Mysteries have been designed to have plenty of NPCs to interact with. Try to bring these onto the stage fairly early on, but don’t worry if your players don’t end up interacting with them. The way the game works, they don’t need to talk to the nosy neighbour, or the families relative – all of them are just floating clue dispensers for the long list of options that you can dole out to solve the mystery. Aim instead to give a few exciting / obvious options for investigation, and make the players feel like whatever they pick they’ll find stuff out – which is, in fairness, exactly how the game works.

So, I’m still planning on bringing some more of these to conventions in the future – and there are more Carved From Brindlewood games in the works that look exciting. Have you tried running these games in a one-shot setting? What worked or didn’t work?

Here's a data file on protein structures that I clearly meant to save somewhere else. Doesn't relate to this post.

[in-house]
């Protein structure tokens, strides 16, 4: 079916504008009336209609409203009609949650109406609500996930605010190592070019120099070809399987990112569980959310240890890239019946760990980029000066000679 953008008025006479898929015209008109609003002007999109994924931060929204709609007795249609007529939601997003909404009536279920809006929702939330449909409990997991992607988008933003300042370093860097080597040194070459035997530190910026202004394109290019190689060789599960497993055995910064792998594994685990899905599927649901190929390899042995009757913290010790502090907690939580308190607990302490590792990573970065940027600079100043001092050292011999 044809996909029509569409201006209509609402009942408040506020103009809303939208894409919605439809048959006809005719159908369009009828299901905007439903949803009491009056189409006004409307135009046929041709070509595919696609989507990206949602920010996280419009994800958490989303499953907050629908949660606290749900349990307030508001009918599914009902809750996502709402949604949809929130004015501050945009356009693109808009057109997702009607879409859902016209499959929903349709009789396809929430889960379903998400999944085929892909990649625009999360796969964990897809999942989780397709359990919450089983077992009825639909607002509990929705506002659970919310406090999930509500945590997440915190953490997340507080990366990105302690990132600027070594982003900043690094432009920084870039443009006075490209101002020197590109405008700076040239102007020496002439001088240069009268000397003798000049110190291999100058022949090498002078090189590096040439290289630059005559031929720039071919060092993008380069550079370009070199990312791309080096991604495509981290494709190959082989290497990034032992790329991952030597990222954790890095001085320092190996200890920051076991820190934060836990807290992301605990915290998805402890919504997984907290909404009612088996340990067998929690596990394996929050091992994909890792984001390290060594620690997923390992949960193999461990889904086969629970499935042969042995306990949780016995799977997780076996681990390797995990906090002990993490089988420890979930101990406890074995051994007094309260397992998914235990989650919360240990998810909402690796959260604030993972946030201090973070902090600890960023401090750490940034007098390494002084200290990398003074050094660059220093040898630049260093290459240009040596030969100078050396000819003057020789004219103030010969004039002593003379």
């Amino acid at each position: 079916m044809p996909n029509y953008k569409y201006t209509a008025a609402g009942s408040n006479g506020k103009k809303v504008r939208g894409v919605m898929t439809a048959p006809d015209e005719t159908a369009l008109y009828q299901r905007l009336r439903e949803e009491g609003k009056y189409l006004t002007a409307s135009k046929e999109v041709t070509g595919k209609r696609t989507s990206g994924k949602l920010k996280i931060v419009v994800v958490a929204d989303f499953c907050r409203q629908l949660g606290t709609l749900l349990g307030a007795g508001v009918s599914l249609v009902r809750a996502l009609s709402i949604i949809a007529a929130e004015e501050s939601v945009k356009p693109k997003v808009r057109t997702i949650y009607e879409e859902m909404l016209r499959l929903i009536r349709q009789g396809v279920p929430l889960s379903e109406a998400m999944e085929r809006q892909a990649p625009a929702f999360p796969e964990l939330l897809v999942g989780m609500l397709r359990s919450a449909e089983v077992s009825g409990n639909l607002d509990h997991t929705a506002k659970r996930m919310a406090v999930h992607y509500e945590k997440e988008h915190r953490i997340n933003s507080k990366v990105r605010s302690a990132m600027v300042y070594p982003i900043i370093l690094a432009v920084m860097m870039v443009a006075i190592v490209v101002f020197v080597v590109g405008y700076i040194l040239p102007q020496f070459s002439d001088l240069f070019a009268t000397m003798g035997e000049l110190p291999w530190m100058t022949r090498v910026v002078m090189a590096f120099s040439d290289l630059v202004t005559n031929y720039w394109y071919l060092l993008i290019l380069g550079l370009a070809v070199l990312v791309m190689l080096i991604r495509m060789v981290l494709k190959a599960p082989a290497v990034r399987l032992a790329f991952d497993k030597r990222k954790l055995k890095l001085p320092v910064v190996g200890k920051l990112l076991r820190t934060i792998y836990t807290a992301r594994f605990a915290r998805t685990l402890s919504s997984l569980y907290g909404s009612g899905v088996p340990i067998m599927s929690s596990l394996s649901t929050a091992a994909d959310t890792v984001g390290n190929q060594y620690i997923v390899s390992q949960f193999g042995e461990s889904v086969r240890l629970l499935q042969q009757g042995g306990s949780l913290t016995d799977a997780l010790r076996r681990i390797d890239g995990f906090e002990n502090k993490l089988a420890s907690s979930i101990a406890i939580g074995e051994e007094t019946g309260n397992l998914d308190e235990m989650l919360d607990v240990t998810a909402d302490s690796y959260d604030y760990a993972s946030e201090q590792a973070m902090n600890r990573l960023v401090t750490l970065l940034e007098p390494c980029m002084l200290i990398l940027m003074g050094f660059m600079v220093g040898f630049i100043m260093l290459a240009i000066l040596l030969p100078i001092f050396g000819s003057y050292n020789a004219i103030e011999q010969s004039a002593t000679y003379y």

Review: Brindlewood Bay

Brindlewood Bay is a Powered By The Apocalypse (PBTA) game of cozy mysteries written by Jason Cordova and published by The Gauntlet. In it, you play elderly widows investigating murders in a quiet New England coastal town, while gradually revealing the dark mysteries of an ancient cult. It’s also a fantastic game for one-shot play, with an innovative mystery system that makes investigations improvisational and fun. I’ve run two one-shots of it so far, and will definitely be adding it to my one-shot repertoire.

While you’re reading this, I should tell you about my Patreon. Patrons get access to content 7 days before they hit this site, the chance to request articles or content, and the chance to play in one-shot games, for a very reasonable backer level. If you like what you read, want to support the blog, and have the funds for it, please consider supporting here.

The Fluff